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Forest changes and ice damage

Forests differ based on past management activities and site conditions (e.g., soils, water, climate). Differences in forests can be observed through comparisons of plant and animal communities and other non-living (abiotic) characteristics, such as forest light levels.

Forests can also be arranged on a continuum of natural ecological disturbance. As the reader may recall, an ecological disturbance is a process that impacts the amount of living material in a forest. Common ecological disturbances include fire, windthrow, insect and mammal herbivory, and ice damage. Some ecological disturbances occur more frequently and affect less area (e.g., windthrow of 1 acre in a northern hardwood forest ever 2-3 decades). Other ecological disturbances occur less frequently, but impact greater area (e.g., wildfire over 1,000s of acres of pine forest every century).

Some forest types, such as jack pine, have evolved to take advantage of fire as an ecological disturbance. Fire kills most, but not all, living trees and prepares the area for the next generation of jack pine. Seedlings that germinate post-fire may grow into saplings under high light levels. Those saplings may then grow into adult trees that produce cones with seeds, but under lower light levels. Assuming no fire suppression, fire starts the process over every 50-100 years.

As the forest matures and changes, different plant and animal communities arise. In a 2010 paper in the Natural Areas Journal researchers showed how different bird species associate with different stages of forest maturation. Birds found in young forests dominated by seedlings were often not found in mature forests dominated by older trees. However, overall bird diversity did not change much across forest age classes (20-25 bird species per age class). As found in many other studies in other forest types, overall diversity is achieved when a range of age classes exist either at the stand or landscape scale. Young forests and old forests are both important for maintaining diversity. Complexity is key.

Because forest site conditions are only changed through drastic measures, many professionals suggest that landowners understand the limitations and opportunities imposed by soils, climate, and water on their property. Landowners are often best served by working with (not against) site conditions; a complex forest is not an agricultural crop that can be controlled without losing important biodiversity components. As such, native plant species are usually promoted by most professionals to meet landowner goals. In some instances, landowner may have to adjust their goals if site conditions preclude their attainment.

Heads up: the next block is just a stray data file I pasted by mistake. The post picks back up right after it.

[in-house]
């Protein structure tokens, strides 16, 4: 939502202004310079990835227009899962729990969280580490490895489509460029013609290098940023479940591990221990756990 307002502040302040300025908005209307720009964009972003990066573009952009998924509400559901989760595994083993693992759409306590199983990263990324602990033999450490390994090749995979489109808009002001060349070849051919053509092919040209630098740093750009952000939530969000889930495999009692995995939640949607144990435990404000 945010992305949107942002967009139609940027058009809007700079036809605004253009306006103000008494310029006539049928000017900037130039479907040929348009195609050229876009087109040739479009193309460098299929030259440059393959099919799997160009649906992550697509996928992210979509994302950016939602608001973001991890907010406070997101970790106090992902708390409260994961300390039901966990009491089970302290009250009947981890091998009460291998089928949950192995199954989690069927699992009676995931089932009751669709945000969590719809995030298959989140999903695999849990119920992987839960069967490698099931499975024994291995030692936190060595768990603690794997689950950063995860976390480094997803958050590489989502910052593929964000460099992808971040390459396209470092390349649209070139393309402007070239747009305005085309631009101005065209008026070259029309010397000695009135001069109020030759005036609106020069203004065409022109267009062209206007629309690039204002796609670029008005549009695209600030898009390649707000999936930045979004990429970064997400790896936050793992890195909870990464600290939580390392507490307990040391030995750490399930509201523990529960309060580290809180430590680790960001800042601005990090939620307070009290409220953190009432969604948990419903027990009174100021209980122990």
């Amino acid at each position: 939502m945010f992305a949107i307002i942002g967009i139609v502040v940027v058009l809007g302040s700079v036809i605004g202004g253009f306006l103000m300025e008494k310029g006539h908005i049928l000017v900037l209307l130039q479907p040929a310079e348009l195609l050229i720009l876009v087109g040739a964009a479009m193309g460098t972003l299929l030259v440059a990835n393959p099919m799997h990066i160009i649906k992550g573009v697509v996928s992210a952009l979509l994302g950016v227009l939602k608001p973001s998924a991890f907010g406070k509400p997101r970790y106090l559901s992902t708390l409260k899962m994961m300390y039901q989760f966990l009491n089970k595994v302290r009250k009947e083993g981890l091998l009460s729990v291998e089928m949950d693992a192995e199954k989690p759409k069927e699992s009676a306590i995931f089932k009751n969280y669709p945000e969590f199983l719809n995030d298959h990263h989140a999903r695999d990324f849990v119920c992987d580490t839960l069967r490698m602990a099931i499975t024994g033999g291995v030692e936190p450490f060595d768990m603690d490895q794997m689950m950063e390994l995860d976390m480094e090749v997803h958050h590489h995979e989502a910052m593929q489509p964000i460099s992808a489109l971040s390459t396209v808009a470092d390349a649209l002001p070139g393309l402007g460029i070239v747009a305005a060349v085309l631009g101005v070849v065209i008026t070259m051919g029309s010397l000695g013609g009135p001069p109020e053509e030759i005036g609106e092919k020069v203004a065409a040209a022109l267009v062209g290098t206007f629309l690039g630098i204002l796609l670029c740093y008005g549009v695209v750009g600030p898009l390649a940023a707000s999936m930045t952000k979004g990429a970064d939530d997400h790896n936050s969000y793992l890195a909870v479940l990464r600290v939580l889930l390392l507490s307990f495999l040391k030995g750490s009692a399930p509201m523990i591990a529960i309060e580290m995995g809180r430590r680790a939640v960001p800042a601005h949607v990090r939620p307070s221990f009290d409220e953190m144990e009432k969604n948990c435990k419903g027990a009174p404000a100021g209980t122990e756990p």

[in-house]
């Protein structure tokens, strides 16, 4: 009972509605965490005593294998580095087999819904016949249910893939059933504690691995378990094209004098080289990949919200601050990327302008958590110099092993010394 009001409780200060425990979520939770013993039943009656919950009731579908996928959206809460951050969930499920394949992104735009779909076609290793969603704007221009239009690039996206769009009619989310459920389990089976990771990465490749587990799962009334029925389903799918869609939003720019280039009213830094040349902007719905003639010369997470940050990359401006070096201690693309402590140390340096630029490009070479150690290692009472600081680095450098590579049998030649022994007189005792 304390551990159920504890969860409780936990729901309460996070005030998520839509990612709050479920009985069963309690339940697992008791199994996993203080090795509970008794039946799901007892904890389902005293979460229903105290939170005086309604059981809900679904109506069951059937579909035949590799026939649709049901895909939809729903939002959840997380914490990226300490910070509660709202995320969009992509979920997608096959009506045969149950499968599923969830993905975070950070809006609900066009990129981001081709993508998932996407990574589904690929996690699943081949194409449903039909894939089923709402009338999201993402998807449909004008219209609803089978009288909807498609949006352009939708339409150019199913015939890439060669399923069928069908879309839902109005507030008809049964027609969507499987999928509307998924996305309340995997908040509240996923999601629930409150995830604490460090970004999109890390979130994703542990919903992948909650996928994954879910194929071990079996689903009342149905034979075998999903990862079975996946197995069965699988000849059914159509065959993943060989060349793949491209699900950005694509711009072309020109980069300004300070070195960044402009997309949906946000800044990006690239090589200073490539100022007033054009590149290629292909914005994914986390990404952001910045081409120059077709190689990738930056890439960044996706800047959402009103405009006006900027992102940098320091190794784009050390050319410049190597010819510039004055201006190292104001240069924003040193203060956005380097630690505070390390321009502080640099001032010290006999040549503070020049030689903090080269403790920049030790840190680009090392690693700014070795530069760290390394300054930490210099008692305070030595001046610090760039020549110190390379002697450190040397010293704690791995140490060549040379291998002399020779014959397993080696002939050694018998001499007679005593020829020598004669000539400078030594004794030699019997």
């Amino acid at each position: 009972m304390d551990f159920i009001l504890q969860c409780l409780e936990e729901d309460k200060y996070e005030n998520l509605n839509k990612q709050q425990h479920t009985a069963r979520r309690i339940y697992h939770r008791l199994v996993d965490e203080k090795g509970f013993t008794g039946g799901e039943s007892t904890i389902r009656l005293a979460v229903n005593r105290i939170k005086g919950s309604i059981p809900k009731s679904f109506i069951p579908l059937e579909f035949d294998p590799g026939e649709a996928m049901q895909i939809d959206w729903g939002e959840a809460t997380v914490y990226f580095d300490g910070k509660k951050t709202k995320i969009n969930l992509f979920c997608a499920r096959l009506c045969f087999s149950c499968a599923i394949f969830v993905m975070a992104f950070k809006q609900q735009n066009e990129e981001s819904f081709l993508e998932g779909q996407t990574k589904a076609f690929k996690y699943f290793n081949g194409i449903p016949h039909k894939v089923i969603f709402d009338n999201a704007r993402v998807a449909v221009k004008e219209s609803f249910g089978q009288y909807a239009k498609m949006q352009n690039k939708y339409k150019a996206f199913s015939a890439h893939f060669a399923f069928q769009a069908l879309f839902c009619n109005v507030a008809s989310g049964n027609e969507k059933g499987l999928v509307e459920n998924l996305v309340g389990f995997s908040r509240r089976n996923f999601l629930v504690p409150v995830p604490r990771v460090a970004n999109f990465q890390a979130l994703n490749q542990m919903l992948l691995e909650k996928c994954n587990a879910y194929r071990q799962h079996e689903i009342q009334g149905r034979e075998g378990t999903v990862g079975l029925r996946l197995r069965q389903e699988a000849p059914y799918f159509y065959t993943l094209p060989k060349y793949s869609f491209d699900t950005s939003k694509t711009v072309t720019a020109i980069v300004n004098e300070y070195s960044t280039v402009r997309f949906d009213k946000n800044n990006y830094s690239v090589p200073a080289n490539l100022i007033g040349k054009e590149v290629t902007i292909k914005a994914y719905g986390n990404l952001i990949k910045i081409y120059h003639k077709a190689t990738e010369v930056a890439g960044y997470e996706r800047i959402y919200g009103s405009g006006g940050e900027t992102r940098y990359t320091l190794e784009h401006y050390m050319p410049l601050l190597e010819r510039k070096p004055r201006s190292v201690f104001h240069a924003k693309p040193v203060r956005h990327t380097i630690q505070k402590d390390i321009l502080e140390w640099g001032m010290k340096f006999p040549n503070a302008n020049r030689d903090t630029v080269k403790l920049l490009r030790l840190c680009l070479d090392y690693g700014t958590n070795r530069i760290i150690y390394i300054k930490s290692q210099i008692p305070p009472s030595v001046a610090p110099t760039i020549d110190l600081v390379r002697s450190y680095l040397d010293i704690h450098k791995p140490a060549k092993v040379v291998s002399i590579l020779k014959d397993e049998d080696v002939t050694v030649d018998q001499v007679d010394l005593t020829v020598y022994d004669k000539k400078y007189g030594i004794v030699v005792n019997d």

Forest owners must also be aware that the plant and animal species we work with now are different than the species we worked with 120 years ago, and will likely be different than the species we work with in the upcoming decades. Among other things, climate change influences the distributions and abundances of many plant and animal species directly and indirectly. One way climate change may change forests and the associated species of plants and animals indirectly is by changes to ecological disturbances. While less common here than elsewhere in the eastern US, ice damage is a potential issue for forest landowners in the future.

Many individual trees can be susceptible to ice damage due to the weight of ice, combined with the effect of wind. In a 2000 paper in the Northern Journal of Applied Forestry it was reported that upwards of 5 tons of glaze ice can accumulate on a 50-foot-tall conifer with a 20-foot-wide crown. Studies have also found that conical conifers (e.g., spruces) are more resilient to ice damage than open-crowned conifers (e.g., red pine), and deciduous trees, in general, are more susceptible overall. Aspen, paper birch, and black cherry can be very susceptible to ice damage, with red oak and sugar maple less so. Rather than wood strength, it seems the shape of a tree influences its resistance to ice damage. Trees with horizontal limbs (usually open grown, such as in yards or sugarbushes) are more susceptible to damage. Trees packed into forest patches are generally less susceptible to damage. Management of forest stands that create complex spatial arrangement of vegetation may reduce the risk of ice damage.

The effect of ice storms can also be felt by the forest overall. Mortality of trees or damage to limbs results in increased sunlight to the forest floor and an invigoration of the understory. While ice damage may be unsightly, ice storms can also create complexity and diversity in the forest similar to windthrow. Some plant and animal species can actually benefit. To what degree the landowner can accept ice damage will be part of future forest planning in management in northeastern Lower Michigan.

Greg Corace is the forester for the Alpena-Montmorency Conservation District. For more information, including sources used in this article, Greg can be contacted via email (greg.corace@macd.org) or phone (989-356-3596 x102).

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